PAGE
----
This post was born out of a talk with Topsy about directX (also called DirectInput) buttoms vs keyboard buttons
We all have them! We all use them. Most of us dont care why or how they work. They just need to work flawlessly.
I am talking about gaming devices. Joysticks, throttles, pedals, etc. Their behavior are by default controlled through the DirectX API (Advanced programming Interface)
From here on I will call them DirectX buttons and DirectX Axis.
By default their buttons behave differently than a press on the keyboard, but why should you care!?
Because this might help you solve a problem by allocating a button to a function to you gaming device instead of your keyboard.
DirectInput and XInput provide benefits over normal Windows input events:
[li]they enable an application to retrieve data from input devices even when the application is in the background[/li][li]they provide full support for any type of input device, as well as for haptic feedback[/li][li]through action mapping, applications can retrieve input data without needing to know what kind of device generated that input[/li][/ul]
Key-presses to supporting application like Teamspeak, TrackIR, Fraps, etc will benefit in stability by being apllocated to a directX button on your joystick or throttle (or pedals).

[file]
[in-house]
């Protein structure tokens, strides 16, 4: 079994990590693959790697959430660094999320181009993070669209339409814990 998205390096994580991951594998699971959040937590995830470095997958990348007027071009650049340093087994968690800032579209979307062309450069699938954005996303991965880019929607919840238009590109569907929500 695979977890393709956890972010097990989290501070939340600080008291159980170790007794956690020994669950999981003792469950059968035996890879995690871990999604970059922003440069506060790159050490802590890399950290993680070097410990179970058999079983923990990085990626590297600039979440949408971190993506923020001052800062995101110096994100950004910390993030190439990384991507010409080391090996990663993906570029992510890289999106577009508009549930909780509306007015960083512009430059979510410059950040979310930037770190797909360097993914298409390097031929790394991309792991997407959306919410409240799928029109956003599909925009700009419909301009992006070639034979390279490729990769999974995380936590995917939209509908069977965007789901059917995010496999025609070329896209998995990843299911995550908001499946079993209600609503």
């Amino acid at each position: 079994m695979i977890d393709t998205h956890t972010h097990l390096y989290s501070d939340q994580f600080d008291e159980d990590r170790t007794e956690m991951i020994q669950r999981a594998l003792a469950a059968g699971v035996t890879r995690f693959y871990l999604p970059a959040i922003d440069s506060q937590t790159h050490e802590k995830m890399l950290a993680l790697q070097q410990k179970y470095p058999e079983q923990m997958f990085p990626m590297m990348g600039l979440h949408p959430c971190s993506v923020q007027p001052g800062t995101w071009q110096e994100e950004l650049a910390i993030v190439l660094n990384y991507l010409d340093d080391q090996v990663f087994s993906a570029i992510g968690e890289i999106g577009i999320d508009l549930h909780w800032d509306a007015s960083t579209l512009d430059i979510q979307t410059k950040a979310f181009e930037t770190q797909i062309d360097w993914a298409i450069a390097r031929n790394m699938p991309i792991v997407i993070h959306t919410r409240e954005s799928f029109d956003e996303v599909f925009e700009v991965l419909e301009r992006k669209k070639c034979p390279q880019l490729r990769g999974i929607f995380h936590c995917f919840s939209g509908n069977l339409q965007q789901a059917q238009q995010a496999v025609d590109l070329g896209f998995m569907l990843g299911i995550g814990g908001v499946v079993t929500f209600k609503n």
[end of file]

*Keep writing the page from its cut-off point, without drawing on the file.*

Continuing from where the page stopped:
If you have an advanced joystick that can take advantage of programming like some of those from Thrustmaster and like to program you will have access to a lot more than the normal DX buttons as the 28. Unfortunately the Thrustmaster TARGET API does not allow access to more than 32 DX buttons. Even thought DirectX as it support for 8 axes, 128 buttons, and full-range POV.
But Thrustmaster TARGET can utilize the POV actually give you 8 extra DX buttons as a POV hat has 8 directions.
More on DirectInput at https://en.wikipedia.org/wiki/DirectInput
Be adviced that a DX buttons does not have a corresponding keyboard press, although games like BoS does support multiple/redundant input from joystick and keyboard.